Every Sunday evening, Sabrina and Jake Timmins sit next to one another on their living room couch in Dallas, Texas, for a family meeting. The couple, married in November of 2017, said these weekly discussions are one of the major foundations of their marriage.
“Communication is so critical,” Sabrina said. “We have these meetings—we call them Team Timmins meetings—once a week. That’s meant to be our time to talk through our week and what’s coming up.”
More than that, though, Jake said Team Timmins meetings also act as an outlet for the couple. The Timminses said instead of letting any issues, no matter how minor, build over time, they share any concerns at their meeting.
“I think any time we’ve struggled or started to hit bumps in our marriage, it’s been because our communication is off,” Sabrina said. “Having some kind of structure has really helped us to stay grounded and not have so many of those bumps.”
For Jake and Sabrina, communication and structure have become the core of their marriage.
The Timminses and three other couples agreed that marriage, and marital love, take work. The couples have faced challenges—cancer, familial loss and distance among some of the most trying. Each couple had their own ideas of what love looks like and how it presents itself in a marriage, as well as what it takes to make a marriage successful.
“Love is this feeling that this is the person that I trust, that I want to throw my future in with… Trust is a huge, huge part of it,” said Carole McNall, who has been married to her husband, Steve McNall, since January 1975.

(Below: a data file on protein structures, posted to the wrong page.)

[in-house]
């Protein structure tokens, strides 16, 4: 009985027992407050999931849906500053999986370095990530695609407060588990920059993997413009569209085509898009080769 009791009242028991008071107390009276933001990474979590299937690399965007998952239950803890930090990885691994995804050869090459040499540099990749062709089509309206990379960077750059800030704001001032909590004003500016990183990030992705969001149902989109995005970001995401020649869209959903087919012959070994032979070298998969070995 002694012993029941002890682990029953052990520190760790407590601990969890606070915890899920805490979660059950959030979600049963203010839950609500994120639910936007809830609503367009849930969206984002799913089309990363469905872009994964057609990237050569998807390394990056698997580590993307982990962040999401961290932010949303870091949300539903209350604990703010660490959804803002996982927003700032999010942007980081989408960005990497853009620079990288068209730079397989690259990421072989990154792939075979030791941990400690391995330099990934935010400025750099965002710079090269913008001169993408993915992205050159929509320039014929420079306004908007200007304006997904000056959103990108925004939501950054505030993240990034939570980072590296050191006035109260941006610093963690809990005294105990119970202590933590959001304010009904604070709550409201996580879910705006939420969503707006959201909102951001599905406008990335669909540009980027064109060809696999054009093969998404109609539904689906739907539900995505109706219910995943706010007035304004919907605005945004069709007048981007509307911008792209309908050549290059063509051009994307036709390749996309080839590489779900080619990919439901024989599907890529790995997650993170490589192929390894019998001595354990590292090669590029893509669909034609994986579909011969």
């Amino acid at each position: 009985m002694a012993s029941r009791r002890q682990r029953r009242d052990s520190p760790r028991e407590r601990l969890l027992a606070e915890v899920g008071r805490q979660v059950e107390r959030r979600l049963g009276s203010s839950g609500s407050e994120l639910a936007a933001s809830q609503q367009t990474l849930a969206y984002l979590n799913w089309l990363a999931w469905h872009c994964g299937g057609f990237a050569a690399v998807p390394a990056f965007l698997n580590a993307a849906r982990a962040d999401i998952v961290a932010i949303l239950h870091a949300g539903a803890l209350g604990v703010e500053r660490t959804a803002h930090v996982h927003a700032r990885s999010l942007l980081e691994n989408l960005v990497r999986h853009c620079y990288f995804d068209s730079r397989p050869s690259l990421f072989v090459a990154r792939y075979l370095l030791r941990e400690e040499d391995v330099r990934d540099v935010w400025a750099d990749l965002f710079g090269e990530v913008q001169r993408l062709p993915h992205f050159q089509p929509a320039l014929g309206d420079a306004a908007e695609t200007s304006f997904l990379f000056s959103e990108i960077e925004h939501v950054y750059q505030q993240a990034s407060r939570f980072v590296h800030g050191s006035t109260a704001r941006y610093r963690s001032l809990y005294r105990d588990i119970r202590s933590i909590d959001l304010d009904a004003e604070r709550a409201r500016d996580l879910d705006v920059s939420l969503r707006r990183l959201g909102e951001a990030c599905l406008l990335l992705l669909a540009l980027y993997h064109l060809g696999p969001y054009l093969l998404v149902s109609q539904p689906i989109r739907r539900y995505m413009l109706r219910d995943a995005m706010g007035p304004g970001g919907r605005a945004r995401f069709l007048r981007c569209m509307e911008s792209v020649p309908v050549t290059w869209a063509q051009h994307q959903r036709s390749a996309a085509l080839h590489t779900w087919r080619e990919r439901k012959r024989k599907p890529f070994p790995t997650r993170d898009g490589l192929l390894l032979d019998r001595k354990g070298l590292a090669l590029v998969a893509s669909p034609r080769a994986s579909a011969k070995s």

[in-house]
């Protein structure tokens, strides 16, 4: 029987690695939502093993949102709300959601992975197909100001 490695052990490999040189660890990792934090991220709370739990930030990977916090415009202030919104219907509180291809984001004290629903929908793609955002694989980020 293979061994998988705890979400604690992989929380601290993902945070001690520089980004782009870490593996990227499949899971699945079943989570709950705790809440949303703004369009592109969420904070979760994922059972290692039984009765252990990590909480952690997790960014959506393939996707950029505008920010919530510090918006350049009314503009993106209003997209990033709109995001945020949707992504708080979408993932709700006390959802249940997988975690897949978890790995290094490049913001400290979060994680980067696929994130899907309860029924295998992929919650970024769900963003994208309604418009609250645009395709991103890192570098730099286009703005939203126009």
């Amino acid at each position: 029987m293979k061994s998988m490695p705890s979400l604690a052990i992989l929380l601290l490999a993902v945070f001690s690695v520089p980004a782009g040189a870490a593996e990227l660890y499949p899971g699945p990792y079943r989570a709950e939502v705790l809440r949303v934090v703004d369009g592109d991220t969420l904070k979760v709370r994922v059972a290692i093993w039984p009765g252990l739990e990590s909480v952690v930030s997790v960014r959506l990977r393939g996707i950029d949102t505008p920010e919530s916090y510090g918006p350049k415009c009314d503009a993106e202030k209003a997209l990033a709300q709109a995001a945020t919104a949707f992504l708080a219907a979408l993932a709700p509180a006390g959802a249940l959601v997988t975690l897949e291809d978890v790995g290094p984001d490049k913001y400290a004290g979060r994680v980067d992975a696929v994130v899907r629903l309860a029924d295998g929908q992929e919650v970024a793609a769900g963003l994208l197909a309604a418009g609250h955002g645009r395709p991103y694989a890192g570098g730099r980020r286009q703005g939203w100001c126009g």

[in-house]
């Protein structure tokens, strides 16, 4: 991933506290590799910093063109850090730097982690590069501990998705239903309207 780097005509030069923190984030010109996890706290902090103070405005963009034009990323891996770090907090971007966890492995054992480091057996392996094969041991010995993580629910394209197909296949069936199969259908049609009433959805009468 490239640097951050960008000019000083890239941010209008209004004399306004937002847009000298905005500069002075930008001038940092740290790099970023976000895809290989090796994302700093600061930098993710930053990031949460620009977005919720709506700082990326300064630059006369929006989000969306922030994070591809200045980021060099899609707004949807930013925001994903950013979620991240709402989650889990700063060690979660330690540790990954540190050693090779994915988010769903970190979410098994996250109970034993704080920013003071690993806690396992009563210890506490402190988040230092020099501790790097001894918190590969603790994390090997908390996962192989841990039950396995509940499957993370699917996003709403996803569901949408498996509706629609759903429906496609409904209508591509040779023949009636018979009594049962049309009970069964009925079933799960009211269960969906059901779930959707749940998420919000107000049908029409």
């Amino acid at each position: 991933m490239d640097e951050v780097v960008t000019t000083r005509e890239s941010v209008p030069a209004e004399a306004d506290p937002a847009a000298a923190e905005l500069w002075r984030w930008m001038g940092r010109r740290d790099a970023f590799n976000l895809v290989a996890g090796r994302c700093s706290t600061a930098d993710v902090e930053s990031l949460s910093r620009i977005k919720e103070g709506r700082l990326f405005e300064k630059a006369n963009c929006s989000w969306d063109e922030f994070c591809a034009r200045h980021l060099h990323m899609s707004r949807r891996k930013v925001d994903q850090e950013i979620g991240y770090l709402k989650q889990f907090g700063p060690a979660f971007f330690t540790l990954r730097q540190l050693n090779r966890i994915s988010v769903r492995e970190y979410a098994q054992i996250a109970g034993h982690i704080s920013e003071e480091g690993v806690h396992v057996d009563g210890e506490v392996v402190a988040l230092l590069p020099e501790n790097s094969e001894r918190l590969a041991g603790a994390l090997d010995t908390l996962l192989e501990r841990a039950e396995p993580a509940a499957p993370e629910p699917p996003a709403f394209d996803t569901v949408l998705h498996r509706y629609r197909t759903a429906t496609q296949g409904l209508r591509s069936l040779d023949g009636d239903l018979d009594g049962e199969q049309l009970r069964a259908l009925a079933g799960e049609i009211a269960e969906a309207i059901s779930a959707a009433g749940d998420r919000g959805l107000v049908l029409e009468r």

Steve said for him, love means finding the person one most wants to spend their time with.
“It’s that person you want to hang around with forever and support as needed,” he said.
The McNalls agreed support and trust have proven major pieces of their relationship and marriage over time.
“Steve has always supported anything I want to try my hand in. In some ways, he probably believes that I can do it faster and more completely than even I originally believe,” Carole said.
Steve said he has shown his belief in his wife for years now—in big ways, like supporting her desire to go to law school—and in small ways, like helping her to learn to drive a standard-shift car.
While trust and support have suited the McNalls well, other couples define their love differently.
Both Katherine and Seth Winslow, who have been married since October of 2019, said the foundation for their love is their faith. The two hold different religious affiliations—Katherine is Roman Catholic and Seth is Baptist—but said they rely on belief and compromise in their marriage.
Katherine described marital love as a sacrificial, selfless covenant, while Seth described marital love as unwavering and unconditional.
Rich and Anne Lee said their vows in October 1977. To Anne, marital love means commitment. To Rich, marital love means “always wanting good things to happen for the other person.”
The Lees said growing more patient with one another has been one of the most important lessons and values they share as a couple. The other, they said, has been family.